February 27, 1945 – Wilson Douglas Watson Medal of Honor recipient (February 16, 1922 – December 19, 1994) was a United States Marine Corps private who received the Medal of Honor for his actions on Iwo Jima during World War II. He single-handedly killed 90 enemy soldiers, thus enabling his platoon to advance, earning him the name “One-Man Regiment” of Iwo Jima. After World War II, Watson continued his military service in the United States Army. At the time he retired, he held the rank of Staff Sergeant
Wilson “Doug” Watson was born on February 18, 1922, to Charles Watson and Ada Watson (née Posey), in Tuscumbia, Alabama. He is one of twelve kids; eight brothers, three sisters. Before his enlistment in Little Rock, Arkansas, on August 6, 1942, he worked on his father’s farm and completed seven years of grade school. Watson received his basic training at the Marine Corps Recruit Depot San Diego, California, and was deployed overseas on January 24, 1943.
Serving as an automatic rifleman with Company G, 2nd Battalion, 9th Marines, 3rd Marine Division during the bitter fighting on Iwo Jima, Watson earned the Medal of Honor for heroism during February 26–27, 1945, when he single-handedly killed more than 90 Japanese and enabled his pinned-down platoon to continue the advance. In the attack, he was shot seven times and was hit in the shoulder by mortar fragments. He was evacuated from Iwo Jima after he suffered a gunshot wound in the neck on March 2, 1945. He previously saw action at Bougainville, Guadalcanal, and Guam.
Private Watson’s official Medal of Honor citation reads:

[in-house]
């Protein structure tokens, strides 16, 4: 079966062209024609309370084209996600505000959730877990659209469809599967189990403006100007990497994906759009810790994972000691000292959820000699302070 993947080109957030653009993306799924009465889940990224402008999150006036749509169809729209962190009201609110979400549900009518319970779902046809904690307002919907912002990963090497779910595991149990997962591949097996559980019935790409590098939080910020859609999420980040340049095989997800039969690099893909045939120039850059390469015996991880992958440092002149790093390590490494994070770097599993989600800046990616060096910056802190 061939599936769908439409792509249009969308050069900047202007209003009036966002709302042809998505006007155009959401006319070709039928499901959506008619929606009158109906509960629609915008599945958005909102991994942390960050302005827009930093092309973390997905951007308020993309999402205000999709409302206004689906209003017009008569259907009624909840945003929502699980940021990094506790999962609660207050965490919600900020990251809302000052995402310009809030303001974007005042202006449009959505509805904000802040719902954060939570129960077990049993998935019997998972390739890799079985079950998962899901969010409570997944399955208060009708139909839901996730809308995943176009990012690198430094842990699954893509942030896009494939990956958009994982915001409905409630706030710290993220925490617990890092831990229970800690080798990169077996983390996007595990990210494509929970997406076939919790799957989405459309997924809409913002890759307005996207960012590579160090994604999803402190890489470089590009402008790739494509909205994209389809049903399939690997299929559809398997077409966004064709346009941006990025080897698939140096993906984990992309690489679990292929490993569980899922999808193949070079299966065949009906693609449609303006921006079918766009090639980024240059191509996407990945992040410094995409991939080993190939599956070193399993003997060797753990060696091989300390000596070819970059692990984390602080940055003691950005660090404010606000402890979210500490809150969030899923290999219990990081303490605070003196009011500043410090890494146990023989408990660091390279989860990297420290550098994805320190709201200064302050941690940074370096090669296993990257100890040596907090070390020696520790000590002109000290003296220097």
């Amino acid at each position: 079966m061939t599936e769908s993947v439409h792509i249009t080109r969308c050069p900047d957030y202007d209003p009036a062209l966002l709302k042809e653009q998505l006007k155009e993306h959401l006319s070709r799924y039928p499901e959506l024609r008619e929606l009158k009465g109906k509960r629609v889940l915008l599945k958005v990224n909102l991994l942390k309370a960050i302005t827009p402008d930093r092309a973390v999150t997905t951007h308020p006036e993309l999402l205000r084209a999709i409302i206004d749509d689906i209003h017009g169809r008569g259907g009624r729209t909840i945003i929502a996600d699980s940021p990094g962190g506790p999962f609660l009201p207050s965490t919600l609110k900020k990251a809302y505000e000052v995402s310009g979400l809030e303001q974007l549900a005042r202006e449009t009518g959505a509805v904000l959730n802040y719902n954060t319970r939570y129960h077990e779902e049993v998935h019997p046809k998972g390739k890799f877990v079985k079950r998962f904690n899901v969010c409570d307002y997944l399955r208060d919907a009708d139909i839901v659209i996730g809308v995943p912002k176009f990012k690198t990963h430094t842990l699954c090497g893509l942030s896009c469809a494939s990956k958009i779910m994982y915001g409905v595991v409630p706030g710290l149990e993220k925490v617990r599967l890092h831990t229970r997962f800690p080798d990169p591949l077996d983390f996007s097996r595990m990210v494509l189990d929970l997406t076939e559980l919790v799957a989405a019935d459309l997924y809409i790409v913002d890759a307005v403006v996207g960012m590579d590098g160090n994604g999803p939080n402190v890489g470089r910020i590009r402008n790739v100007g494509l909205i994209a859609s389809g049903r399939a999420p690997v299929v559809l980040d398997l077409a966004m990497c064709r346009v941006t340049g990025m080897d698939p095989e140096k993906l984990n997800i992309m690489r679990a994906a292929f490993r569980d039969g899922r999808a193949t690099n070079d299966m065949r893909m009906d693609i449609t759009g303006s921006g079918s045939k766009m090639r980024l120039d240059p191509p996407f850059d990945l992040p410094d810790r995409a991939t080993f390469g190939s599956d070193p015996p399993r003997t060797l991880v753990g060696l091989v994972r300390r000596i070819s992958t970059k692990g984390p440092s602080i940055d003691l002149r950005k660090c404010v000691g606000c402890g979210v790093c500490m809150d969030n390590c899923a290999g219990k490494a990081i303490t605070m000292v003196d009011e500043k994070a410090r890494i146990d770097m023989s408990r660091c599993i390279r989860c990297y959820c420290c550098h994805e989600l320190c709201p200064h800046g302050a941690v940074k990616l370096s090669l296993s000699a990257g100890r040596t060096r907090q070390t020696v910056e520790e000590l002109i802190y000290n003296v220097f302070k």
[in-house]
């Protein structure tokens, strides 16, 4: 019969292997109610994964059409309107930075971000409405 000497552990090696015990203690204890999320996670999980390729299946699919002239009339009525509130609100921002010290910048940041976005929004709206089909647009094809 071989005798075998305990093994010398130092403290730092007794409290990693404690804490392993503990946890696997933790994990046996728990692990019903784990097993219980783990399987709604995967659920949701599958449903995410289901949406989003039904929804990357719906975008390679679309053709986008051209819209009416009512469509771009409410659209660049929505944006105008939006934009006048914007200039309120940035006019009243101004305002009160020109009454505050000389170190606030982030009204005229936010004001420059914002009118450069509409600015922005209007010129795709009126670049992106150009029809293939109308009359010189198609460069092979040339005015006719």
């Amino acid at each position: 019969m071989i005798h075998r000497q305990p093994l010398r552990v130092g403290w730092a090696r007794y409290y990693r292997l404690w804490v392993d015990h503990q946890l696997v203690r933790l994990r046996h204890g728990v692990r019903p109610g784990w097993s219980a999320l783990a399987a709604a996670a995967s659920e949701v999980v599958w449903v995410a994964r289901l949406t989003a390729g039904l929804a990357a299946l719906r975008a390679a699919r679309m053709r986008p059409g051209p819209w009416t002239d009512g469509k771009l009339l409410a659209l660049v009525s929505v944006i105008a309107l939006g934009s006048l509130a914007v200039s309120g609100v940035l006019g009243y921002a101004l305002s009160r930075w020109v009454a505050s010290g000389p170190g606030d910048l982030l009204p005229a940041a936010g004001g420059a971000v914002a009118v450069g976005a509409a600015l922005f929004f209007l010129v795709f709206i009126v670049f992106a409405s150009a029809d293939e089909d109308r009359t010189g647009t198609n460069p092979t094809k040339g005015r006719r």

For conspicuous gallantry and intrepidity at the risk of his life above and beyond the call of duty as Automatic Rifleman serving with the Second Battalion, Ninth Marines, Third Marine Division, during action against enemy Japanese forces on Iwo Jima, Volcano Islands, 26 and 27 February 1945. With his squad abruptly halted by intense fire from enemy fortifications in the high rocky ridges and crags commanding the line of advance, Private Watson boldly rushed one pillbox and fired into the embrasure with his weapon, keeping the enemy pinned down single-handedly until he was in a position to hurl in a grenade and then running to the rear of the emplacement to destroy the retreating Japanese and enable his platoon to take its objective. Again pinned down at the foot of a small hill, he dauntlessly scaled the jagged incline under fierce mortar and machine-gun barrages and with his assistant automatic rifleman charged the crest of the hill, firing from his hip. Fighting furiously against Japanese troops attacking with grenades and knee-mortars from the reverse slope, he stood fearlessly erect in his exposed position to cover the hostile entrenchments and held the hill under savage fire for fifteen minutes, killing sixty Japanese before his ammunition was exhausted and his platoon was able to join him. His courageous initiative and valiant fighting spirit against devastating odds were directly responsible for the continued advance of his platoon and his inspiring leadership throughout this bitterly fought action reflects the highest credit upon Private Watson and the United States Naval Service.